6 Ways to Set Boundaries Around Food With Your Family

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For many families, food is the centerpiece of get-togethers. Cooking and eating are activities that bring people together to enjoy a shared experience. But in some cases, the experience can be triggering—especially if you have a complex relationship with food. If you find yourself walking away from mealtime with family feeling upset, anxious, resentful, or otherwise not-so-great, it may mean it’s time to set some boundaries around food.

“Most people who are looking to set up some boundaries around food with their family are usually doing so because they’re trying to make some sort of a change for themselves,” Monica Kelly, L.C.S.W., in Round Rock, Texas, tells SELF. Whether they are seeking to improve their relationship with food or their body, or changing their diet for whatever reason, it can be hard to implement a food-related change when food traditions run deep.

One reason is because for many families, food isn’t just food.

“Food represents culture and history, and it can be a way that people build community, find comfort, and feel like they belong,” Mishay Butler-Ozore, L.M.F.T., in southern California, tells SELF. This can make for a messy situation when someone wants to break the mold. “Family members can feel like you’re rejecting them—like you’re not just resisting a food or recipe, but resisting generations and history,” Butler-Ozore says. “It can become very personal for some families.”

Setting boundaries allows you to be open and honest about your needs. Ideally, it can keep you from feeling disrespected by your loved ones and harboring feelings of resentment; and vice versa. And, if necessary, it can open the door to finding other, mutually enjoyable ways to connect and build your relationships, Butler-Ozore says.

Even if your family gatherings are limited (or nonexistent) right now, family tension probably isn’t going to magically go away (sorry). For some people, it may even be looming in their minds as an unwelcome part of getting back to “normal” life. Having a plan ahead of time can make it a lot easier—and get you looking forward to the next big family gathering, whenever that may be.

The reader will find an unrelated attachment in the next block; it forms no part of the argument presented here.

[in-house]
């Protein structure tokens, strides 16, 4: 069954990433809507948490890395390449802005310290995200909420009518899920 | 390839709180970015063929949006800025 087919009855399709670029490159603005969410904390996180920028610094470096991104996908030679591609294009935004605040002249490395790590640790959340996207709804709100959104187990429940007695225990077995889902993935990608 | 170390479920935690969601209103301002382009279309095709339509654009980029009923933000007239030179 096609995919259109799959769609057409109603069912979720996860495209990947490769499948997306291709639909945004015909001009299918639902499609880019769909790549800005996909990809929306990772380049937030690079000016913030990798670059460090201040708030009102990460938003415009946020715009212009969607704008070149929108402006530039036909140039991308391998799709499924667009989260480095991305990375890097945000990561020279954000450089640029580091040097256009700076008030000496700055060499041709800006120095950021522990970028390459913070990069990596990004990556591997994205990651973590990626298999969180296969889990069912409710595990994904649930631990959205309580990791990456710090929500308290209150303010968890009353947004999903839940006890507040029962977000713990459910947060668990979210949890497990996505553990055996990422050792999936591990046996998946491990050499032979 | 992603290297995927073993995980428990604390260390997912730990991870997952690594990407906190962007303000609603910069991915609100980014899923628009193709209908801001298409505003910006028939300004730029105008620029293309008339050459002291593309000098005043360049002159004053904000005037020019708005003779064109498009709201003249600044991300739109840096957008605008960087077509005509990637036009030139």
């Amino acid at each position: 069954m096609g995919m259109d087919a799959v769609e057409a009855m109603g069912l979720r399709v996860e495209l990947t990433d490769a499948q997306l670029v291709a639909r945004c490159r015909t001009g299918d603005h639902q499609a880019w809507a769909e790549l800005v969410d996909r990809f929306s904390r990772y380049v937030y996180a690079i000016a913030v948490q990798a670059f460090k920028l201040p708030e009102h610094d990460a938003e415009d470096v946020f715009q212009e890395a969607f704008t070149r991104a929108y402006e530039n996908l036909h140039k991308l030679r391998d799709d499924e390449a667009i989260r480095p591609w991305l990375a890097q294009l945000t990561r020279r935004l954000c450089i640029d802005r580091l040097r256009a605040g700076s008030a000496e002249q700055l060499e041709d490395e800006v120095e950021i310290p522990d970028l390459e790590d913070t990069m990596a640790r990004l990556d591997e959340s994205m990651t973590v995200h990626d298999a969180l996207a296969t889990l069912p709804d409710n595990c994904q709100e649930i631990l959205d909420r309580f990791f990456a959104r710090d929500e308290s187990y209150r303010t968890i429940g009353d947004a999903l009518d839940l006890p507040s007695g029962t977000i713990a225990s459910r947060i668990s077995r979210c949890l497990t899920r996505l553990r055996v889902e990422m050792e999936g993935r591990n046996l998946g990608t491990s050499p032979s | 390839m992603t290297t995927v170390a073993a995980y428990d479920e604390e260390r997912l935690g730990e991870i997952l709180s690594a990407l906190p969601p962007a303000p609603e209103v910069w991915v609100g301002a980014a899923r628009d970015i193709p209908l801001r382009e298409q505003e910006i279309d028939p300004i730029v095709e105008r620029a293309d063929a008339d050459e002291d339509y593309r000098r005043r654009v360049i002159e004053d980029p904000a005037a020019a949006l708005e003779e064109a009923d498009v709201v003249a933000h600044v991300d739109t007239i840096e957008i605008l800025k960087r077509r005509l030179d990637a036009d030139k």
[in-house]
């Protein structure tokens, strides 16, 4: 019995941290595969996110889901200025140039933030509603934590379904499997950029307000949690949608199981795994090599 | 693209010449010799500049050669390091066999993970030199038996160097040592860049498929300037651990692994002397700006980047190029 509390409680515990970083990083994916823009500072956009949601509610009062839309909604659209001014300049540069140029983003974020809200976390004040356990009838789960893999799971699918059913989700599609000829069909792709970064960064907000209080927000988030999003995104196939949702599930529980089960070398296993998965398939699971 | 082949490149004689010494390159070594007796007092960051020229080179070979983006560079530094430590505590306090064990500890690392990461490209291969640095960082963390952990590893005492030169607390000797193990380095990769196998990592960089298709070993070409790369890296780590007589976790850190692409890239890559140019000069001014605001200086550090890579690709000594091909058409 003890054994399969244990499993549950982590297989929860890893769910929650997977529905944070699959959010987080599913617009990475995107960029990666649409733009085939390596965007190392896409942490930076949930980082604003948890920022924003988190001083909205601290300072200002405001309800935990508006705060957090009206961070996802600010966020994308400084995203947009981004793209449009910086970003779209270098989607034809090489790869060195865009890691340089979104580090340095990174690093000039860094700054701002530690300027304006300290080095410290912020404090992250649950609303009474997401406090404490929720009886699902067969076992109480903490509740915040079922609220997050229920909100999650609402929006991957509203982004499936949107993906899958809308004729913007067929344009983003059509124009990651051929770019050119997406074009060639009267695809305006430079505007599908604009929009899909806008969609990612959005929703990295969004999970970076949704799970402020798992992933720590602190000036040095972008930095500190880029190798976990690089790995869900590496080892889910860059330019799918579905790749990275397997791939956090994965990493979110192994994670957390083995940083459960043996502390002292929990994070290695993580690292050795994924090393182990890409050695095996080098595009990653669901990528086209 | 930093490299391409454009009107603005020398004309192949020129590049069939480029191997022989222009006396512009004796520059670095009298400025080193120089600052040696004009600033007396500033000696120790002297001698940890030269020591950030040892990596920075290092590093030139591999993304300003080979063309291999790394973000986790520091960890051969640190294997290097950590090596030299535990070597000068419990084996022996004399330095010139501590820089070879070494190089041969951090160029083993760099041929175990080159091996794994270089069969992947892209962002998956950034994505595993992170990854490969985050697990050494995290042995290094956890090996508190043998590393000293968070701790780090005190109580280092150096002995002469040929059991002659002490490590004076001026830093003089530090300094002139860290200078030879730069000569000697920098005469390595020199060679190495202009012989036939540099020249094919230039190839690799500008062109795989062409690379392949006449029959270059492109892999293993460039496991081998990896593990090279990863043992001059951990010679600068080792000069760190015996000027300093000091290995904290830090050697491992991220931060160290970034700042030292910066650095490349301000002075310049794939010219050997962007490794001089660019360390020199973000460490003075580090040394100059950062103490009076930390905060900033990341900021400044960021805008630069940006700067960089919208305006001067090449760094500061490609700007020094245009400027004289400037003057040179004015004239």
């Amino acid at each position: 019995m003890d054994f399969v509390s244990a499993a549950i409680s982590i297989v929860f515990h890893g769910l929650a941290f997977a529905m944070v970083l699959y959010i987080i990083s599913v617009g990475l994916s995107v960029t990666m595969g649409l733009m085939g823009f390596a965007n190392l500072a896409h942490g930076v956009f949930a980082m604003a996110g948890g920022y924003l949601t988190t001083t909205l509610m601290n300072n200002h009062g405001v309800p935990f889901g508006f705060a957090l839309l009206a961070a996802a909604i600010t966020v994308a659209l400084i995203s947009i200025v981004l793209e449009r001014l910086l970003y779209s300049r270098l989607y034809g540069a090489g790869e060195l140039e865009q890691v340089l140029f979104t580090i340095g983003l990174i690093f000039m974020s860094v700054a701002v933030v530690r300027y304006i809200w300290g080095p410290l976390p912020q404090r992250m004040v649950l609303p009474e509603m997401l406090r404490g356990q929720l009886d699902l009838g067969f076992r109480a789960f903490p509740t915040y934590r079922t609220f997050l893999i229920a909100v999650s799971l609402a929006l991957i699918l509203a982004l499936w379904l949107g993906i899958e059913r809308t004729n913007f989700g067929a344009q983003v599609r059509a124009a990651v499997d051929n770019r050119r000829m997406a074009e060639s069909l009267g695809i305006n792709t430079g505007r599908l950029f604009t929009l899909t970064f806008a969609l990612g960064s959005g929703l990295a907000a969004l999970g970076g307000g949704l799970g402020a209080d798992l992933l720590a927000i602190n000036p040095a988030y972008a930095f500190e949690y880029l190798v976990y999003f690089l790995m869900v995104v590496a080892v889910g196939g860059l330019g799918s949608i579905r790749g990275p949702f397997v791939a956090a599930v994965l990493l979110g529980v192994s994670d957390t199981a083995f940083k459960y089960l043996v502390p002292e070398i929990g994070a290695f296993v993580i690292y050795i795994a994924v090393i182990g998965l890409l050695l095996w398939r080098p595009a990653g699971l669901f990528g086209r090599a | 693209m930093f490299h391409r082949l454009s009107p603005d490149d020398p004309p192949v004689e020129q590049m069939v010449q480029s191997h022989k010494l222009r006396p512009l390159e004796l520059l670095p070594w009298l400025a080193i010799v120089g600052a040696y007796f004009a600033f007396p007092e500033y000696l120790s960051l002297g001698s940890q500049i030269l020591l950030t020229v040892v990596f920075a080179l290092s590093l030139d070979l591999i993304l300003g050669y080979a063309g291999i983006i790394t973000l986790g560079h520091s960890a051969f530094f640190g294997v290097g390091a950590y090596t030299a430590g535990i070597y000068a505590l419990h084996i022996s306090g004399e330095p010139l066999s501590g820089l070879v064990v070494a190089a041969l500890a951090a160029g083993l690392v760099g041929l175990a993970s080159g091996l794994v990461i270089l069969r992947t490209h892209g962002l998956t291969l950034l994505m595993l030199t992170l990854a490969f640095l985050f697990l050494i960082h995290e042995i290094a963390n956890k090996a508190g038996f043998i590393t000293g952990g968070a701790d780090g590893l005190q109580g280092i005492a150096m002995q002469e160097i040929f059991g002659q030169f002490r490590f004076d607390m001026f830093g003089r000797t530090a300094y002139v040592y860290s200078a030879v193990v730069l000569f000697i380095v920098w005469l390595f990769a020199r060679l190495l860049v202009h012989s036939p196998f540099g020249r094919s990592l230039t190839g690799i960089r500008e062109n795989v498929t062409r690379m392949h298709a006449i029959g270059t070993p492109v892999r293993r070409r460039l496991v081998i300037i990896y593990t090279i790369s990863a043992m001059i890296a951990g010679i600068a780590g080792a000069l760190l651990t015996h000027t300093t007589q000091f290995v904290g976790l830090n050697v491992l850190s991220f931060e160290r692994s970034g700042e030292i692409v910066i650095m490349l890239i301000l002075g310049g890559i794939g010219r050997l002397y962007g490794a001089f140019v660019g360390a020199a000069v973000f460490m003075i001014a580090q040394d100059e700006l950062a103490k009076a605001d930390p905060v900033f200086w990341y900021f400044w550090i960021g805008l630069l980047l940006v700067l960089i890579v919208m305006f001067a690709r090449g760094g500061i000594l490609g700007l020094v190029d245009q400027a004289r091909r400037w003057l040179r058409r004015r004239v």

Here’s how experts recommend setting boundaries around food that both you and your family members can feel good about.

1. Do the internal work first.

“The number one thing I tell clients is that you have to internally be clear about what your boundaries are and grant yourself permission to have those boundaries,” Danielle Locklear, L.M.F.T., in Austin, tells SELF. “When we’re not clear about our boundaries and have not internally reconciled them and given ourselves energetic permission to have them, that’s when we can sort of get bulldozed by people.”

Simply put: If you want other people to accept and respect your boundaries, you have to accept and respect them first.

So, how do you do that? Butler-Ozore suggests asking yourself some questions: What is the change you’re trying to make? Why do you want to make it? Why is it so important to you? Maybe it’s that you’d like to ban certain body-related comments or diet talk from the dinner table, or maybe your boundary is related to a specific dietary change you’re making and you know your family is going to push back. Whatever it is, it’s important to define it in your mind first. “If you’re not sure why you even feel the way you do, it’s harder to set a boundary,” she says. You may end up setting a boundary based on what’s comfortable for everyone else, not based on what you need.

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